Even as children and youth are vulnerable, they also demonstrate important and often unnoticed capacities, skills, and strengths, as they assist themselves and others before and after disaster strikes. Frequently, children are portrayed as helpless, fragile, passive, and powerless. But children and youth are creative social beings and active agents, and they have played important roles in preparedness activities and recovery for their families and communities. Thus, both children’s vulnerabilities and capacities in disasters should be a research and policy priority.
Gabriele Villarini and Louise Slater
Flood losses in the United States have increased dramatically over the course of the past century, averaging US$7.96 billion in damages per year for the 30-year period ranging from 1985 to 2014. In terms of human fatalities, floods are the second largest weather-related hazard in the United States, causing approximately 80 deaths per year over the same period. Given the wide-reaching impacts of flooding across the United States, the evaluation of flood-generating mechanisms and of the drivers of changing flood hazard are two areas of active research.
Flood frequency analysis has traditionally been based on statistical analyses of the observed flood distributions that rarely distinguish among physical flood-generating processes. However, recent scientific advances have shown that flood frequency distributions are often characterized by “mixed populations” arising from multiple flood-generating mechanisms, which can be challenging to disentangle. Flood events can be driven by a variety of physical mechanisms, including rain and snowmelt, frontal systems, monsoons, intense tropical cyclones, and more generic cyclonic storms.
Temporal changes in the frequency and magnitude of flooding have also been the subject of a large body of work in recent decades. The science has moved from a focus on the detection of trends and shifts in flood peak distributions towards the attribution of these changes, with particular emphasis on climatic and anthropogenic factors, including urbanization and changes in agricultural practices. A better understanding of these temporal changes in flood peak distributions, as well as of the physical flood-generating mechanisms, will enable us to move forward with the estimation of future flood design values in the context of both climatic and anthropogenic change.
Collaboration and Cross-Sector Coordination for Humanitarian Assistance in a Disaster Recovery Setting
While known to be important and essential for improved effectiveness and efficiency, cross-sector coordination and collaboration among different actors engaged in postdisaster recovery is fraught with complications. Among the challenges are (a) who leads, and how; (b) the capacity and roles of the host government; (c) governance structures within organizations (which may differ a great deal); (d) assumptions of power; (e) the trade-off between valuing relationships and “getting the job done”; and (f) the varying constraints (and opportunities) of accountability. Recognizing the need to improve joint actions for a better response, the Humanitarian Reform Agenda (HRA), begun in 2005, led to the remolding of collective models of disaster response and the adoption of the global cluster system, which is essentially organized around the delivery of goods and services (sectors) by traditional aid actors such as the United Nations (UN), nongovernmental organizations (NGOs), and the International Red Cross and Red Crescent Movement. While the cluster system has largely been acknowledged as an improvement in collaboration among actors, a perennial challenge of cross-sector coordination remains. One of the opportunities for improvement lies in better and more predictable leadership, one of the key areas identified by the HRA. Another opportunity lies in changing the focus from a supply-driven approach of prioritizing what aid providers deliver to a demand-driven understanding, such as that offered by area-based approaches, wherein sectors are more closely aligned.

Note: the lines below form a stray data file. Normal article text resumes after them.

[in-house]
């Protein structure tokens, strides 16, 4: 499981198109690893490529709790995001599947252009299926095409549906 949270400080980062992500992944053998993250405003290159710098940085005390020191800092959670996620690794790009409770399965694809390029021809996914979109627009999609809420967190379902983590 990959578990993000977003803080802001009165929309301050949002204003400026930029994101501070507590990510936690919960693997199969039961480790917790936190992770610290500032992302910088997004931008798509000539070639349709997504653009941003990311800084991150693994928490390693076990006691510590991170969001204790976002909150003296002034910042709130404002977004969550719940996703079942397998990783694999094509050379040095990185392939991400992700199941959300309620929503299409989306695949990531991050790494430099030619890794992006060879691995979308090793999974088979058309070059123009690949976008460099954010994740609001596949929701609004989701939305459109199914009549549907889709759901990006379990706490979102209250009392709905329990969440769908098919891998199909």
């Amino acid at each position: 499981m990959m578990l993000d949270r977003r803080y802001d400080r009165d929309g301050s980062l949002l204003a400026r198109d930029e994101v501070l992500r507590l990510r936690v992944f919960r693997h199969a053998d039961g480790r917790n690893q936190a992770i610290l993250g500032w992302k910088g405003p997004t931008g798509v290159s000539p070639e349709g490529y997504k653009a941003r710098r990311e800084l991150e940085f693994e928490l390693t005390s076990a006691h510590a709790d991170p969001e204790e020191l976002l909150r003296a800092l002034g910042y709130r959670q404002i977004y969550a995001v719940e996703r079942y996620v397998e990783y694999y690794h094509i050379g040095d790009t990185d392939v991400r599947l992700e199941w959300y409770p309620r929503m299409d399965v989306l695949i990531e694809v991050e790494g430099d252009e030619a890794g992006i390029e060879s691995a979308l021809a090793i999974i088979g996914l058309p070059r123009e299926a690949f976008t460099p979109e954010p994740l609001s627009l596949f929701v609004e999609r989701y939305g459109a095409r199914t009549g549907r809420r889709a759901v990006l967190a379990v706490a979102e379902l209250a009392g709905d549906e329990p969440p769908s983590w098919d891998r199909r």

A common form of collaboration within aid is partnership between various actors (e.g., the United Nations or NGOs). Partnerships assume more than a constructing relationship: Effective partnerships emphasize the need for transparency and equity, along with being results-oriented and competent. Recognizing this, the Grand Bargain, resulting from the World Humanitarian Summit, noted that aid providers should engage with local and national responders in a spirit of partnership and aim to reinforce rather than replace local and national capacities.
Partnerships, however, fall short all too often, especially when one partner has power over the other, which is often the case. The report Time to Let Go, by the Overseas Development Institute (ODI), notes, for instance, that “the relationships between donor and implementer, aid provider and recipient, remain controlling and asymmetrical, and partnerships and interactions remain transactional and competitive, rather than reciprocal and collective.” The challenge remains to achieve the task at hand, while at the same time engaging in effective collaborative mechanisms that value the nature of the relationship. If this is not achieved, effective postdisaster recovery can be jeopardized.